A rapid increase in the incidence of infection and colonization with vancomycin-resistant enterococci (WE) has been reported from U.S. hospitals in the last 5 years. This increase poses several problems, including: a) the lack of available antimicrobials for therapy of infections due to VRE, since most VRE are also resistant to multiple other drugs, e.g., aminoglycosides and ampicillin, previously used for the treatment of infections due to these organisms, and b) the possibility that the vancomycin resistance genes present in VRE may be transferred to other gram-positive microorganisms such as Staphylococcus aureus.
An increased risk of VRE infection and colonization has been associated with previous vancomycin and/or multi-antimicrobial therapy, severe underlying disease or immuno-suppression, and intra-abdominal surgery. Because enterococci can be found in the normal gastrointestinal or female genital tract, most enterococcal infections have been attributed to endogenous sources within the individual patient. However, recent reports of outbreaks and endemic infections due to enterococci, including VRE, have shown that patient-to-patient transmission of the microorganisms can occur either via direct contact or indirectly via hands of personnel or contaminated patientcare equipment or environmental surfaces.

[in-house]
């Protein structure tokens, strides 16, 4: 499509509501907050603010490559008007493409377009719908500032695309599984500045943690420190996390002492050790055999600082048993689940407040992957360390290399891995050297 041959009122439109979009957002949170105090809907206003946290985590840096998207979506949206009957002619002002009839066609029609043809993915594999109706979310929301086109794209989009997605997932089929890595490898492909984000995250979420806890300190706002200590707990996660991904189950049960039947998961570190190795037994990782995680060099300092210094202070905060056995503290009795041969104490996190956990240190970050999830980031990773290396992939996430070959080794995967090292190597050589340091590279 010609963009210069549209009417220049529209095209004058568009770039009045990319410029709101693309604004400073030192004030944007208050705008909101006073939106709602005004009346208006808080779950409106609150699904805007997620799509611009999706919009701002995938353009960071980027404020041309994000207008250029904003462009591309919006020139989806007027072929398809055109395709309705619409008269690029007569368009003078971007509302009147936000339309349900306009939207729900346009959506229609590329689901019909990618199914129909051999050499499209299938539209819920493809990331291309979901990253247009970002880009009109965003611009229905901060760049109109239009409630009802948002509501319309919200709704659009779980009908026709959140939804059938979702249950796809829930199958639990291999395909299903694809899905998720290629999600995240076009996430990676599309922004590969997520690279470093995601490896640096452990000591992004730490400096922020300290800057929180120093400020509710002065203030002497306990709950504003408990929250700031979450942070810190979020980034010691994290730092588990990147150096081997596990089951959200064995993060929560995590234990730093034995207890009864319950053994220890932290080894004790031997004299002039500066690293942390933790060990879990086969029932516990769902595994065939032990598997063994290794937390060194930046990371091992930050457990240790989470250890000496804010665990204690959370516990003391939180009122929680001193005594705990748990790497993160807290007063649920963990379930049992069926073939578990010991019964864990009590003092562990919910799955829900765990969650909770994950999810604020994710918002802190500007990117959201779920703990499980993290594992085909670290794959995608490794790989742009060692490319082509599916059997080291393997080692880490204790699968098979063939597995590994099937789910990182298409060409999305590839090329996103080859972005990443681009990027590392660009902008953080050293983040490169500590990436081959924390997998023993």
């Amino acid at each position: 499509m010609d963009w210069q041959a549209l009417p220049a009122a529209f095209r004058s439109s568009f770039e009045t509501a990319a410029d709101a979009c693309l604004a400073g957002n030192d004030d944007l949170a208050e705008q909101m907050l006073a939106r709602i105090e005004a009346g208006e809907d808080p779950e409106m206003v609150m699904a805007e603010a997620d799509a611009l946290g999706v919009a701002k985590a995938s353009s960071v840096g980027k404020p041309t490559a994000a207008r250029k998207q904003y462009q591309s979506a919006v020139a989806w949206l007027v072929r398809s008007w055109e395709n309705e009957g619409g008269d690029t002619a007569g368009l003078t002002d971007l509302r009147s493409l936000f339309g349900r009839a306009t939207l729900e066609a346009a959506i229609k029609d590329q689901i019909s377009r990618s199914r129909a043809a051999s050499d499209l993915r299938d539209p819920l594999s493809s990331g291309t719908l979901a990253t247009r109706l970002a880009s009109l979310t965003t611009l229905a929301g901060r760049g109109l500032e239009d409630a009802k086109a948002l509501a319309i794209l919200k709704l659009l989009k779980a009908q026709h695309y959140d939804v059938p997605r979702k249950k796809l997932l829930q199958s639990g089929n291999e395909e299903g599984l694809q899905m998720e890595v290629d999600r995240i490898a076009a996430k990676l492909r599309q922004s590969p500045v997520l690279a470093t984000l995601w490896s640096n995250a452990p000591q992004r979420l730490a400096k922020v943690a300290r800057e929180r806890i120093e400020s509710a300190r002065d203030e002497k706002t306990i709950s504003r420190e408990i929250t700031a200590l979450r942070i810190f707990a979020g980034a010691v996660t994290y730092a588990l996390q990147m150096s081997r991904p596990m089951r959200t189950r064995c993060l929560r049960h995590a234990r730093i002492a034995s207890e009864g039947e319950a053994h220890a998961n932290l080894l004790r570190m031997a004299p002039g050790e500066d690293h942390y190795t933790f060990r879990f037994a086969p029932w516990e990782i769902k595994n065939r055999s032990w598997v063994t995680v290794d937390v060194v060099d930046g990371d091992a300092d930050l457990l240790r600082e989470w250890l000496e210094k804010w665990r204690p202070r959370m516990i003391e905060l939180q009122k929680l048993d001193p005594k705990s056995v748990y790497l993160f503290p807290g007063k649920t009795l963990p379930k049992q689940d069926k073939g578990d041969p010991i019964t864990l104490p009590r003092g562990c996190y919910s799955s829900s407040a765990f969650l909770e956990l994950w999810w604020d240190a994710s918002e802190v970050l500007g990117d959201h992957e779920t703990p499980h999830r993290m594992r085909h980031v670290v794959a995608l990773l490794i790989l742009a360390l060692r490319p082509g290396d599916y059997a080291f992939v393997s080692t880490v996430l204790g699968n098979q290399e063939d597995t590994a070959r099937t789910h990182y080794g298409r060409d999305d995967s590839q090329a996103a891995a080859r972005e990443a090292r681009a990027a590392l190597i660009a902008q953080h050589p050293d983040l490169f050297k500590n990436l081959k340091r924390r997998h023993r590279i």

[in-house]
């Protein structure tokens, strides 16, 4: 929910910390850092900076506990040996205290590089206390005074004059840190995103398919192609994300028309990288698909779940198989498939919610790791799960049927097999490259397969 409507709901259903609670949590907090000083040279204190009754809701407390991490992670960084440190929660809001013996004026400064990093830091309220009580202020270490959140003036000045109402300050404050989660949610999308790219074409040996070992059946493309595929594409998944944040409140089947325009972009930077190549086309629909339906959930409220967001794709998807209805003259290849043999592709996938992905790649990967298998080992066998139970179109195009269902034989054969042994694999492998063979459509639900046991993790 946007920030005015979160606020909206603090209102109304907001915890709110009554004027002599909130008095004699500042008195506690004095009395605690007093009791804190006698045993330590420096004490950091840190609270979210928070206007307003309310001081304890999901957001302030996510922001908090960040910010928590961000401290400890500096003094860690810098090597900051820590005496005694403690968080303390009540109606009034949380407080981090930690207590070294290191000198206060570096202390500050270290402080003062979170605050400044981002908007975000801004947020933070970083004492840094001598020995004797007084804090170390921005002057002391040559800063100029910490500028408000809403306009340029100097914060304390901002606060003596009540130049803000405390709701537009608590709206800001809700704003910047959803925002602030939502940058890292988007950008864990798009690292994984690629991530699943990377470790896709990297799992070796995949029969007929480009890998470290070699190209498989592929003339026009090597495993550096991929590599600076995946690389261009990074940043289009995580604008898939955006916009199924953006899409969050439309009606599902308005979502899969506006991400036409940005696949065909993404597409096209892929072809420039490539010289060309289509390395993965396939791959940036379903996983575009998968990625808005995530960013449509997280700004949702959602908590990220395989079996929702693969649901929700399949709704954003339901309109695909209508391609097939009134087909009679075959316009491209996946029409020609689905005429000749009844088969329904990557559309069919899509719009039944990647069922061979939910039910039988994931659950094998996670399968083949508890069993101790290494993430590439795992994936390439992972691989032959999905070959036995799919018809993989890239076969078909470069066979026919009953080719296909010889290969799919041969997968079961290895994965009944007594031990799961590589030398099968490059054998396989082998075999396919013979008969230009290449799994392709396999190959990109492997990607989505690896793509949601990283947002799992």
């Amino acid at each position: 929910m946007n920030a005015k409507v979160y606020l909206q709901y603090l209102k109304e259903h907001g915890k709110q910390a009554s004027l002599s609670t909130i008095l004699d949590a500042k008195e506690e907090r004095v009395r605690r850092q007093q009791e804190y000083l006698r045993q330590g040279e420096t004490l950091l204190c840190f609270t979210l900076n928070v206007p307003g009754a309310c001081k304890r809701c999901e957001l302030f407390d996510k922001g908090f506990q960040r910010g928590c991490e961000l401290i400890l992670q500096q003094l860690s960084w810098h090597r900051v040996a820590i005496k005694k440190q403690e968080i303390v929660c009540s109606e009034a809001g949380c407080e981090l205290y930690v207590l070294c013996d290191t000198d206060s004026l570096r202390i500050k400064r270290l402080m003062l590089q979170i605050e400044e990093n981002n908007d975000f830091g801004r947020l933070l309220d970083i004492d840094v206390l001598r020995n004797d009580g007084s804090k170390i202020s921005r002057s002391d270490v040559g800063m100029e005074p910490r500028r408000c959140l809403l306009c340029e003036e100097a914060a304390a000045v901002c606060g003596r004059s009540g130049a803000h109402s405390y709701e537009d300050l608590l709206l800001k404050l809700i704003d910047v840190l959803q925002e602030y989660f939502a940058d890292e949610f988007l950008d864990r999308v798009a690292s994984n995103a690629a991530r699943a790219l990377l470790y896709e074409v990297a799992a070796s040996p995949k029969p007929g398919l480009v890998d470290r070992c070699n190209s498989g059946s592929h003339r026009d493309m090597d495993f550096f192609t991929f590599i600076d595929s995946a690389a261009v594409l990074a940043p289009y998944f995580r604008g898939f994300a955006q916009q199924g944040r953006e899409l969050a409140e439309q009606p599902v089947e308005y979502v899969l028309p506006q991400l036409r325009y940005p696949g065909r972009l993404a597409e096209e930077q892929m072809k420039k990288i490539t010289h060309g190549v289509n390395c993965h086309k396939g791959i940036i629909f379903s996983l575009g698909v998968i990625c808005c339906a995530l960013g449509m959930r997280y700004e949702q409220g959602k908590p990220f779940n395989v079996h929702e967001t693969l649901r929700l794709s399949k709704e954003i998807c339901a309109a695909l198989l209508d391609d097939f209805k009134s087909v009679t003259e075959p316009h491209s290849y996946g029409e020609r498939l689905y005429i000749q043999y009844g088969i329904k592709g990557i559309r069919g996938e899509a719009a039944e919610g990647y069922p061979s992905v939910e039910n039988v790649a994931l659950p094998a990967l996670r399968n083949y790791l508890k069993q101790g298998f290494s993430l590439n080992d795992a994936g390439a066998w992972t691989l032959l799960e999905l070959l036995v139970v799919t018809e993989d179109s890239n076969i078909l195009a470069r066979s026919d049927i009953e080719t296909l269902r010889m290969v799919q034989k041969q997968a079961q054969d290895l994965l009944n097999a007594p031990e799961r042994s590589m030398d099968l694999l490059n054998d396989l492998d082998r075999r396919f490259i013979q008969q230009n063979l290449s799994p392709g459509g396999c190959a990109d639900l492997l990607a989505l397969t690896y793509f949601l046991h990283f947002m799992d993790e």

Prevention and control of the spread of vancomycin resistance will require coordinated, concerted effort from various departments of the hospital, and can only be achieved if each of the following elements is addressed: 1) prudent vancomycin use by clinicians, 2) education of hospital staff regarding the problem of vancomycin resistance, 3) early detection and prompt reporting of van-comycin resistance in enterococci and other gram-positive microorganisms by the hospital microbiology laboratory, and 4) immediate implementation of appropriate infection-control measures to prevent person-to-person transmission of VRE.